Introducing Our 2023-2024 Gallery 4Culture Artists

After a pause in programming, Gallery 4Culture launched its first call for artists since January 2020 to continue a 43-year history of exhibiting innovative, underrepresented artists and art forms in solo and small-group shows. Panelists Amelia Ketzel, Francisco Guerrero, Ashraf Hasham, and Tyna Ontko reviewed applications submitted through the process and selected 10 King County-based artists for the 2023-2024 season.

Stefan Gonzales. Domestic Non-Site #1, Resource Monuments, Mount Analogue Gallery (installation view), 2019. Quarry stones and 2 x 6 inch prime #2 Douglas Fir S4S lumber


Stefan Gonzales
September 7–28, 2023
Opening: First Thursday, September 7, 6:00–8:00 pm

Stefan Gonzales’ sculptures, objects, performances, and place-based photographs grapple with notions of land use, earthworks/land art, colonialism, the environment, family dynamics, and Indigenous identity.

Eunsun Choi. Cuckoo, 2021. Ceramic, wood, Arduino nano, and MP3 player


Eunsun Choi
October 5–26, 2023
Opening: First Thursday, October 5, 6:00–8:00 pm

Eunsun Choi’s cacophonous installation of cuckoo clocks represents the economic disparity in Korean society and reveals her personal experience of discomfort and anxiety resulting from the timepieces.

Allyce Wood. Glint, 2021. Handwoven digital jacquard tapestry, cotton, and wool. 40 x 41 ¾ inches


Allyce Wood
November 2–December 7, 2023
Opening: First Thursday, November 2, 6:00–8:00 pm
Closing: First Thursday, December 7, 6:00–8:00 pm

Allyce Wood explores concepts of legacy and information sharing, systems and breakable rules, and expansion and growth with the flexible medium of tapestry, both digital and handmade.

Sofya Belinskaya. Alla and Andreji, 2022. Watercolor on paper. 43 ½ x 47 ⅜ inches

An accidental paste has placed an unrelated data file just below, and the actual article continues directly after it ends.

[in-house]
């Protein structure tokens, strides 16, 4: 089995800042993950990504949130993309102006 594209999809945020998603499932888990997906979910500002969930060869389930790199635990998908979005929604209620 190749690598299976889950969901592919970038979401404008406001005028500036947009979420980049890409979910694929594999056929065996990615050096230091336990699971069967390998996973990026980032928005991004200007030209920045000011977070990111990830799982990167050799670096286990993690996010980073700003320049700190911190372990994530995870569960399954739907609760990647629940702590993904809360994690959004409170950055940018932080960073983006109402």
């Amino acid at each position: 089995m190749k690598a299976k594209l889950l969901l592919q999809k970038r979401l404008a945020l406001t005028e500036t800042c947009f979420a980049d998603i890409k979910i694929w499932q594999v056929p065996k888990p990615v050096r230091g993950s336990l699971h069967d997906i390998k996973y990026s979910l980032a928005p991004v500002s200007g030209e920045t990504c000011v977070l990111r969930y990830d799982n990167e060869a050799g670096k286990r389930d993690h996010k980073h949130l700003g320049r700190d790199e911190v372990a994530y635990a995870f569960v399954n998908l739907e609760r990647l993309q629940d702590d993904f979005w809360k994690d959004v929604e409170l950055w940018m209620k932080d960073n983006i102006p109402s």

Sofya Belinskaya
January 4–25, 2024
Opening: First Thursday, January 4, 6:00–8:00 pm

Sofya Belinskaya’s paintings portray the faces and stories of Ukrainian refugees now living in the Puget Sound region as a consequence of the ongoing war.

Colleen RJC Bratton. Memento Mori (day 1), 2022. Flower petals, seeds, and soil. 67 x 26 inches


Colleen RJC Bratton
February 1–29, 2024
Opening: First Thursday, February 1, 6:00–8:00 pm

With photographs, videos and ephemeral drawings made from natural materials, Colleen RJC Bratton seeks to associate the decay of our own bodies with that of the composting flower, dissolving seaweed, rotting log, and melting snow–all returning to the earth.

Jo Cosme. I Can Barely Live Where You Vacation, 2023. Digital print. 20 x 16 inches


Jo Cosme
March 7–28, 2024
Opening: First Thursday, March 7, 6:00–8:00 pm

Jo Cosme’s immersive multimedia installation contrasts widespread perceptions of Puerto Rico as a Caribbean Paradise with the capitalist and neocolonialist realities endured by Native Boricuas over generations.

Cameron Day O’Connell. L.O., Kelly, and some Moisturizer, 2022. Digital photograph


Cameron Day O’Connell
April 4–25, 2024
Opening: First Thursday, April 4, 6:00–8:00 pm

Cameron Day O’Connell’s photographs and multimedia prints capture fleeting moments of intimacy, grief, and transformation in queer community and the natural world.

Maria Phillips. Technosphere, 2019. Single-serving chip bags, Capri Sun juice pouches, family-size chip bags, coffee bags, steel wire, and electric motor. 4 ½ x 4 x ½ feet. Photo: Andrew Giammarco


Maria Phillips
May 2–30, 2024
Opening: First Thursday, May 2, 6:00–8:00 pm

Always on alert for the inconspicuous beauty that awaits in random encounters and habitual rhythms of her daily landscape, Maria Phillips comingles discarded and overlooked materials, producing constructions that question their purpose, necessity, and possible futures.

John Feodorov. Living Beneath A White Rainbow, 2020. Acrylic, latex, ink, graphite, and collage. 66 x 78 inches


John Feodorov
June 6–27, 2024
Opening: 1st Thursday, June 6, 6:00–8:00 pm

In his ongoing series of paintings, Assimilations, John Feodorov reflects upon the complexities of identity through a critical exploration of his own childhood, growing up as a half Diné (Navajo)/half white child in the suburbs of Southern California.

Hanako O’Leary. War Mask 3, 2019. Clay, glaze, and cotton. Size: 12 ½ x 10 x 6 inches. Photo: Jo Cosme


Hanako O’Leary
July 5–August 1, 2024
Opening: First Thursday, July 11, 6:00–8:00 pm
Closing: First Thursday, August 1, 6:00–8:00 pm

Hanako O’Leary celebrates the female body through the feminization of the landscape and explores the intercultural and intergenerational relationships within her mixed Japanese-American heritage.

Congratulations to our 2023-2024 artists!

We’d like to thank all 99 gallery applicants for their interest in exhibiting with us and the panel for their diligence in making these selections. Artists who were not awarded shows are encouraged to reapply next year. The 2024-2025 Gallery 4Culture season application cycle will open in early November 2023 with a deadline of December 14, 2023.